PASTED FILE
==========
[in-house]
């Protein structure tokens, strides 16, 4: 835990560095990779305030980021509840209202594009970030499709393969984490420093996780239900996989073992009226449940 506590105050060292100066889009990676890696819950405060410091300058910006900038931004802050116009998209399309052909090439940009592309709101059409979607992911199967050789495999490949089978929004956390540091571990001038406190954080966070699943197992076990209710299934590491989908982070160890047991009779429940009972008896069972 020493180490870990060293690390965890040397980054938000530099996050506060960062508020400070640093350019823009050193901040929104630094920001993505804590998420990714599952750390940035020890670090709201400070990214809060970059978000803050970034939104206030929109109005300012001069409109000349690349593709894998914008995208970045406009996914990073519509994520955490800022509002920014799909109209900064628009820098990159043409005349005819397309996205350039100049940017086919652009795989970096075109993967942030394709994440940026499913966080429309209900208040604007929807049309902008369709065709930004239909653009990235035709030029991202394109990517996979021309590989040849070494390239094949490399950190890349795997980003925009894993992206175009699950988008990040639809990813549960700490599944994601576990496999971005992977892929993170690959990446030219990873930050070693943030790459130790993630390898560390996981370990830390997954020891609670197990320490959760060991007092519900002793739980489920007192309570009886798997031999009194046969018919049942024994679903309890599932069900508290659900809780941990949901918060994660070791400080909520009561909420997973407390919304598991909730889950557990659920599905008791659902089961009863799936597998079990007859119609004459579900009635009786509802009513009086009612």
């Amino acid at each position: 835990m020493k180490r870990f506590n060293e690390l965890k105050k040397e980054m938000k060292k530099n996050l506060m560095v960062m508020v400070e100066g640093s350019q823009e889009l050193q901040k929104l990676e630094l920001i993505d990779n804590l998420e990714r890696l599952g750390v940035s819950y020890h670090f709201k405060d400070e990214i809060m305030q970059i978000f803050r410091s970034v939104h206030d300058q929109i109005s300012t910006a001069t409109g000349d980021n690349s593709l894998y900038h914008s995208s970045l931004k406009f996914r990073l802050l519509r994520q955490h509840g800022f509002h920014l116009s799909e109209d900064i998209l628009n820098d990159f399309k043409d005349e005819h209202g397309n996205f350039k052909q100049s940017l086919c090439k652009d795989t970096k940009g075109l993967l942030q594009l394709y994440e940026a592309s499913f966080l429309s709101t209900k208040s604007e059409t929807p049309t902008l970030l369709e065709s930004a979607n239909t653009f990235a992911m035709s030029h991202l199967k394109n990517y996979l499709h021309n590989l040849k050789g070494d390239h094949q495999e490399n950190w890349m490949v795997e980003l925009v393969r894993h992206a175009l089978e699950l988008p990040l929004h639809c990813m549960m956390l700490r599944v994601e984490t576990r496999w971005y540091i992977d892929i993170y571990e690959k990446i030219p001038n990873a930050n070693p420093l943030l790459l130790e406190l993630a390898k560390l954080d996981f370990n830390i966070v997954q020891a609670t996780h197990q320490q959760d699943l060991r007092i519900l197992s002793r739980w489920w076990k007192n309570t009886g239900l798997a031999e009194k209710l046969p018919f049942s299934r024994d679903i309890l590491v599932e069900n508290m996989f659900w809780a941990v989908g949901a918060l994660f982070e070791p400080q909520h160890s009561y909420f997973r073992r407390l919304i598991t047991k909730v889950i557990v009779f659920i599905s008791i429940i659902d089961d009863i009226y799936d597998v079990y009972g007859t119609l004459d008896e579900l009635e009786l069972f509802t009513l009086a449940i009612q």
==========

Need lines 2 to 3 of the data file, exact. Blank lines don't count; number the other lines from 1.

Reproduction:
């Protein structure tokens, strides 16, 4: 835990560095990779305030980021509840209202594009970030499709393969984490420093996780239900996989073992009226449940 506590105050060292100066889009990676890696819950405060410091300058910006900038931004802050116009998209399309052909090439940009592309709101059409979607992911199967050789495999490949089978929004956390540091571990001038406190954080966070699943197992076990209710299934590491989908982070160890047991009779429940009972008896069972 020493180490870990060293690390965890040397980054938000530099996050506060960062508020400070640093350019823009050193901040929104630094920001993505804590998420990714599952750390940035020890670090709201400070990214809060970059978000803050970034939104206030929109109005300012001069409109000349690349593709894998914008995208970045406009996914990073519509994520955490800022509002920014799909109209900064628009820098990159043409005349005819397309996205350039100049940017086919652009795989970096075109993967942030394709994440940026499913966080429309209900208040604007929807049309902008369709065709930004239909653009990235035709030029991202394109990517996979021309590989040849070494390239094949490399950190890349795997980003925009894993992206175009699950988008990040639809990813549960700490599944994601576990496999971005992977892929993170690959990446030219990873930050070693943030790459130790993630390898560390996981370990830390997954020891609670197990320490959760060991007092519900002793739980489920007192309570009886798997031999009194046969018919049942024994679903309890599932069900508290659900809780941990949901918060994660070791400080909520009561909420997973407390919304598991909730889950557990659920599905008791659902089961009863799936597998079990007859119609004459579900009635009786509802009513009086009612």
């Amino acid at each position: 835990m020493k180490r870990f506590n060293e690390l965890k105050k040397e980054m938000k060292k530099n996050l506060m560095v960062m508020v400070e100066g640093s350019q823009e889009l050193q901040k929104l990676e630094l920001i993505d990779n804590l998420e990714r890696l599952g750390v940035s819950y020890h670090f709201k405060d400070e990214i809060m305030q970059i978000f803050r410091s970034v939104h206030d300058q929109i109005s300012t910006a001069t409109g000349d980021n690349s593709l894998y900038h914008s995208s970045l931004k406009f996914r990073l802050l519509r994520q955490h509840g800022f509002h920014l116009s799909e109209d900064i998209l628009n820098d990159f399309k043409d005349e005819h209202g397309n996205f350039k052909q100049s940017l086919c090439k652009d795989t970096k940009g075109l993967l942030q594009l394709y994440e940026a592309s499913f966080l429309s709101t209900k208040s604007e059409t929807p049309t902008l970030l369709e065709s930004a979607n239909t653009f990235a992911m035709s030029h991202l199967k394109n990517y996979l499709h021309n590989l040849k050789g070494d390239h094949q495999e490399n950190w890349m490949v795997e980003l925009v393969r894993h992206a175009l089978e699950l988008p990040l929004h639809c990813m549960m956390l700490r599944v994601e984490t576990r496999w971005y540091i992977d892929i993170y571990e690959k990446i030219p001038n990873a930050n070693p420093l943030l790459l130790e406190l993630a390898k560390l954080d996981f370990n830390i966070v997954q020891a609670t996780h197990q320490q959760d699943l060991r007092i519900l197992s002793r739980w489920w076990k007192n309570t009886g239900l798997a031999e009194k209710l046969p018919f049942s299934r024994d679903i309890l590491v599932e069900n508290m996989f659900w809780a941990v989908g949901a918060l994660f982070e070791p400080q909520h160890s009561y909420f997973r073992r407390l919304i598991t047991k909730v889950i557990v009779f659920i599905s008791i429940i659902d089961d009863i009226y799936d597998v079990y009972g007859t119609l004459d008896e579900l009635e009786l069972f509802t009513l009086a449940i009612q």